I confess to being a fan of the Myobrace system (though I had retired before I learned about it) and I find it unusual to compare this relatively new (20 years) biologic muscle-based system with the totally mechanistic Andresen appliance that I first used as a student over 50 years ago!

    What troubles me is the high incidence (70%) of unsuccessful Myobrace cases in this trial when it generally regarded as a high-compliance system (80-90% compliance). This begs the question as to whether or not those patients received the intensive management programme of visits to the myofunctional therapist coupled with home-based activities that are all essential components of the Myobrace programme.

    My concern is compounded by the fact that, according to the Myofunctional Research website, there appear to be no Myobrace certified practitioners in Sweden, Norway or Denmark. So who was delivering and supervising the Myobrace treatment?

    I was also puzzled that the case selection criteria include an overjet of greater than 6mm and a normal arch relationship (your phrase is “well aligned arches with no other features of malocclusion”) in spite of the “Angle Class II division 1” description in the study’s title!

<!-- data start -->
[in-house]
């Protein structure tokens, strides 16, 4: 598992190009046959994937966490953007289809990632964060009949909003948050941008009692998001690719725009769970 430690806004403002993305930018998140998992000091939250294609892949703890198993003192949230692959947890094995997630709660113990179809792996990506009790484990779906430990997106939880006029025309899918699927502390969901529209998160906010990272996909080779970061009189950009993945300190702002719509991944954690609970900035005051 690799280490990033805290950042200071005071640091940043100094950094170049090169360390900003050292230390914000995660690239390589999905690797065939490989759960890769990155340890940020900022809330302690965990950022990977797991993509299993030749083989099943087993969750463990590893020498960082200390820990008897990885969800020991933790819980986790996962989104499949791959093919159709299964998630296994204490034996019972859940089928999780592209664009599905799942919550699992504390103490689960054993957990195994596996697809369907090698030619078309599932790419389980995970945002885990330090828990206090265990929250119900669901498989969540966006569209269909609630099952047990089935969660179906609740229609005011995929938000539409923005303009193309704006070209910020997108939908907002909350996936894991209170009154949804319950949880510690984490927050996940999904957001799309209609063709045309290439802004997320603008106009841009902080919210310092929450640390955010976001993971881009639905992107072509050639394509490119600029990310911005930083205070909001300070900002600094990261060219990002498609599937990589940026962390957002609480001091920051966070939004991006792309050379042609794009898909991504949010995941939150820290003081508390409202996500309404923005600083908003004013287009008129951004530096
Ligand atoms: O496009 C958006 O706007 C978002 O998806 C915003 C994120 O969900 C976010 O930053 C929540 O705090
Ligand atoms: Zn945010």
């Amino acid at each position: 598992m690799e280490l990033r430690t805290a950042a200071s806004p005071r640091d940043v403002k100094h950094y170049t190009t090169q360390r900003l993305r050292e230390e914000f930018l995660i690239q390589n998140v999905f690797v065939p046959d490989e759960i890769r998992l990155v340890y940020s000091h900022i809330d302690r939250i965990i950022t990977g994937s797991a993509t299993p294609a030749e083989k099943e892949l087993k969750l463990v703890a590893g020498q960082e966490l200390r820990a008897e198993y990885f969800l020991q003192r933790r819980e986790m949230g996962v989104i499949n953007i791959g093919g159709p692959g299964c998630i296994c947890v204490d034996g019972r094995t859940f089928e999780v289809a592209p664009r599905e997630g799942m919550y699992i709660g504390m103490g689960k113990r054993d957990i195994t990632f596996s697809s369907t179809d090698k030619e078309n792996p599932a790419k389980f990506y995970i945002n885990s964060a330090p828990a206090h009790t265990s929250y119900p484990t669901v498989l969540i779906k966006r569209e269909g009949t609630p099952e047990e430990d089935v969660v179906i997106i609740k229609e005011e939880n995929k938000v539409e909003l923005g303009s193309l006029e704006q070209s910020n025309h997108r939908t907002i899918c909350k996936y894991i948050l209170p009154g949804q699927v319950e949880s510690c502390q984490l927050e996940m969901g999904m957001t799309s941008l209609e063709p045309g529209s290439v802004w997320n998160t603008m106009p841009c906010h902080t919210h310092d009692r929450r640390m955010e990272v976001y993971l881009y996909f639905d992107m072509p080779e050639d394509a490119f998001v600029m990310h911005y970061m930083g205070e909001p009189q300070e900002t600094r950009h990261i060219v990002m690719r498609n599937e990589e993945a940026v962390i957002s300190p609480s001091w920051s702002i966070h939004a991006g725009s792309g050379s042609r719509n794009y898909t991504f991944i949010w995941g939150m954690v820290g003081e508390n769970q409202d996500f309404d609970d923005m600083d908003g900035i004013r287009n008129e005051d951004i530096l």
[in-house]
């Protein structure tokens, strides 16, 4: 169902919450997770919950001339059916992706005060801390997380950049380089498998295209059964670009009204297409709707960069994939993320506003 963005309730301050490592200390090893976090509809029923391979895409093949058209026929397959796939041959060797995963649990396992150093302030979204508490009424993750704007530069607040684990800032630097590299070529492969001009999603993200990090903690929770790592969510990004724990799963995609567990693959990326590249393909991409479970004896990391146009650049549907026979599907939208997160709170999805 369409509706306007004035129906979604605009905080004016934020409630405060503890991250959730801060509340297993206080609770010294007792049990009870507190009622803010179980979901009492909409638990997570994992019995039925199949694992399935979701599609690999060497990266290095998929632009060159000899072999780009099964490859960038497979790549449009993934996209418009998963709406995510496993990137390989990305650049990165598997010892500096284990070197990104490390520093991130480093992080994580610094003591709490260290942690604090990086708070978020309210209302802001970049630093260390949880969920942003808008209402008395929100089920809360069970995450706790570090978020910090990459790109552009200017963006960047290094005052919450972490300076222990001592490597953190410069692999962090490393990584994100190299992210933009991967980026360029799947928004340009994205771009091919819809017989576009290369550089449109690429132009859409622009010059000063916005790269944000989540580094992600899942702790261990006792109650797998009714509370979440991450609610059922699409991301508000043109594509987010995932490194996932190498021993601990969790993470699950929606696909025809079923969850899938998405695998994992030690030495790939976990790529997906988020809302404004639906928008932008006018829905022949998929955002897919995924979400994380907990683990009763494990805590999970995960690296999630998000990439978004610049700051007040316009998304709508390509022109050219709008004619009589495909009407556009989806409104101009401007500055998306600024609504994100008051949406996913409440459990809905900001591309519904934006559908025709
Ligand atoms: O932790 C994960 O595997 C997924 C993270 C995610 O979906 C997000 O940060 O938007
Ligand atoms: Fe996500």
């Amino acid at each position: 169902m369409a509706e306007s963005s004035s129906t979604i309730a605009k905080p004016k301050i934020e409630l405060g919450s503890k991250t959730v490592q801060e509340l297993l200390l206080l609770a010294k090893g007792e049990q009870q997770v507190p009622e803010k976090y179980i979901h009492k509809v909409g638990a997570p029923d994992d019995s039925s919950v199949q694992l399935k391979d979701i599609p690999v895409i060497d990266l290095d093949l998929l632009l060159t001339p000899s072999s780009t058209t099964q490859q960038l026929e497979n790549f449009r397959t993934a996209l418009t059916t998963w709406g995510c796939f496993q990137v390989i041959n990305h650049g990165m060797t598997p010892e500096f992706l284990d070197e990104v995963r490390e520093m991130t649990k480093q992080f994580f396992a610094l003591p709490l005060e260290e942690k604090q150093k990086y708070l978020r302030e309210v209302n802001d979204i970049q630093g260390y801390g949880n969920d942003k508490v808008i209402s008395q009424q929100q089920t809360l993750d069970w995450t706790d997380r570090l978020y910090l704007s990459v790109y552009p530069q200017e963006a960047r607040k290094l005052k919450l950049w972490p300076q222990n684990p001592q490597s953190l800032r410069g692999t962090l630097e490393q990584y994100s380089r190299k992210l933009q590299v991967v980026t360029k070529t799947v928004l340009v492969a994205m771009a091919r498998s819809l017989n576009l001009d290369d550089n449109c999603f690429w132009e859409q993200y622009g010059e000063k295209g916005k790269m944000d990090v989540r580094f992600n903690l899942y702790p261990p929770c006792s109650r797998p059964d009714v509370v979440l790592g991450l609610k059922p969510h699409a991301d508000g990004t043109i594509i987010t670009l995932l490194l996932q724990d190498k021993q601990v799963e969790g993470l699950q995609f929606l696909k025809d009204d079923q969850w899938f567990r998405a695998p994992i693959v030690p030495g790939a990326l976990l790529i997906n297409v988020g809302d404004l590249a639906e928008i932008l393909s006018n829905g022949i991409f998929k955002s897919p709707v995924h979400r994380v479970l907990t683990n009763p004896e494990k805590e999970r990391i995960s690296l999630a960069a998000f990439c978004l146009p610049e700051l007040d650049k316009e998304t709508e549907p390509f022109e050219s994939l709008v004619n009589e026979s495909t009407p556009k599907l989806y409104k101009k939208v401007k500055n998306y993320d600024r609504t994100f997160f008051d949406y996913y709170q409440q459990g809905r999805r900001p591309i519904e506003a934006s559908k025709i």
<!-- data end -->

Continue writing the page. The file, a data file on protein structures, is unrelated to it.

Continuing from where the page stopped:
Even more puzzling is the inclusion in the ‘data’ from all the non-compliant (i.e. unsuccessful) cases. I find it strange that you have not commented on the fact that a study’s results must inevitably be affected when they are based on data from patients who effectively failed to take part in the study, unless of course that is what the study was about! Surely a true comparison of two such disparate appliances can only include those in the ‘compliant’ groups.

    • Kevin O'Brien says:

      Thanks for your comment. I will only address the one about including children who were non compliant in the data analysis. This is standard practice in trials and is called Intention to Treat. This means that all participants who enrolled in the study are analysed. This is done because investigators are trying to measure the effect of attempting an intervention on a sample of patients regardless of outcome or co-operation. This is because co-operation cannot be guaranteed with some treatments i.e orthodontics or even taking medicines. If these people were excluded the study results would be biased to successful treatments. It is like carrying out a drug trial and only including those patients who got better! This really is basic trial design and is very relevant to orthodontic studies.

  6. noel STIMSON - editor Cranio UK journal says:

    Seems to me that including non-participants in the data of an orthodontic study would introduce a bias towards unsuccessful treatment. I understand the process of Intention to Treat and I am sure it works well in studies where the main question is “What is the completion or compliance rate for this treatment?”, but to allow non-data from subjects who did not actually take part in the study to affect the final result of the study (i.e. bias) is baffling to me.